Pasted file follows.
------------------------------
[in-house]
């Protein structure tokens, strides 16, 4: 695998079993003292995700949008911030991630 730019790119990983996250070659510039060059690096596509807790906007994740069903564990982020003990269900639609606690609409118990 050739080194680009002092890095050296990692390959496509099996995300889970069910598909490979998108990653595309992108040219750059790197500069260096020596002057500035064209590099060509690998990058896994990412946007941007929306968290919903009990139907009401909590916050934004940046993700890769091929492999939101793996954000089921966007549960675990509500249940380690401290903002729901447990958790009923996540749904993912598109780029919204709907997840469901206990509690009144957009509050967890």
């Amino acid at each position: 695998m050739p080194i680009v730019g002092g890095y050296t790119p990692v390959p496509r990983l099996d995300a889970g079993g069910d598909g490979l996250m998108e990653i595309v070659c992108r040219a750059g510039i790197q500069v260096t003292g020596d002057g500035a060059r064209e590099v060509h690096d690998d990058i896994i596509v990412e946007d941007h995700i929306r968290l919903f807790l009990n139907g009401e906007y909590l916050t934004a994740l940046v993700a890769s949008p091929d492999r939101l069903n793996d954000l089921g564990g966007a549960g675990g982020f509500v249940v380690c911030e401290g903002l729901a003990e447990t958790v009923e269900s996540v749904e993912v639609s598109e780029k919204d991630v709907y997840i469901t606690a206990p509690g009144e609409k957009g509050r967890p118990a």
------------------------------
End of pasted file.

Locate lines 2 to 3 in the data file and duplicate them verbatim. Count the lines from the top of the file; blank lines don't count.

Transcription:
């Protein structure tokens, strides 16, 4: 695998079993003292995700949008911030991630 730019790119990983996250070659510039060059690096596509807790906007994740069903564990982020003990269900639609606690609409118990 050739080194680009002092890095050296990692390959496509099996995300889970069910598909490979998108990653595309992108040219750059790197500069260096020596002057500035064209590099060509690998990058896994990412946007941007929306968290919903009990139907009401909590916050934004940046993700890769091929492999939101793996954000089921966007549960675990509500249940380690401290903002729901447990958790009923996540749904993912598109780029919204709907997840469901206990509690009144957009509050967890």
């Amino acid at each position: 695998m050739p080194i680009v730019g002092g890095y050296t790119p990692v390959p496509r990983l099996d995300a889970g079993g069910d598909g490979l996250m998108e990653i595309v070659c992108r040219a750059g510039i790197q500069v260096t003292g020596d002057g500035a060059r064209e590099v060509h690096d690998d990058i896994i596509v990412e946007d941007h995700i929306r968290l919903f807790l009990n139907g009401e906007y909590l916050t934004a994740l940046v993700a890769s949008p091929d492999r939101l069903n793996d954000l089921g564990g966007a549960g675990g982020f509500v249940v380690c911030e401290g903002l729901a003990e447990t958790v009923e269900s996540v749904e993912v639609s598109e780029k919204d991630v709907y997840i469901t606690a206990p509690g009144e609409k957009g509050r967890p118990a």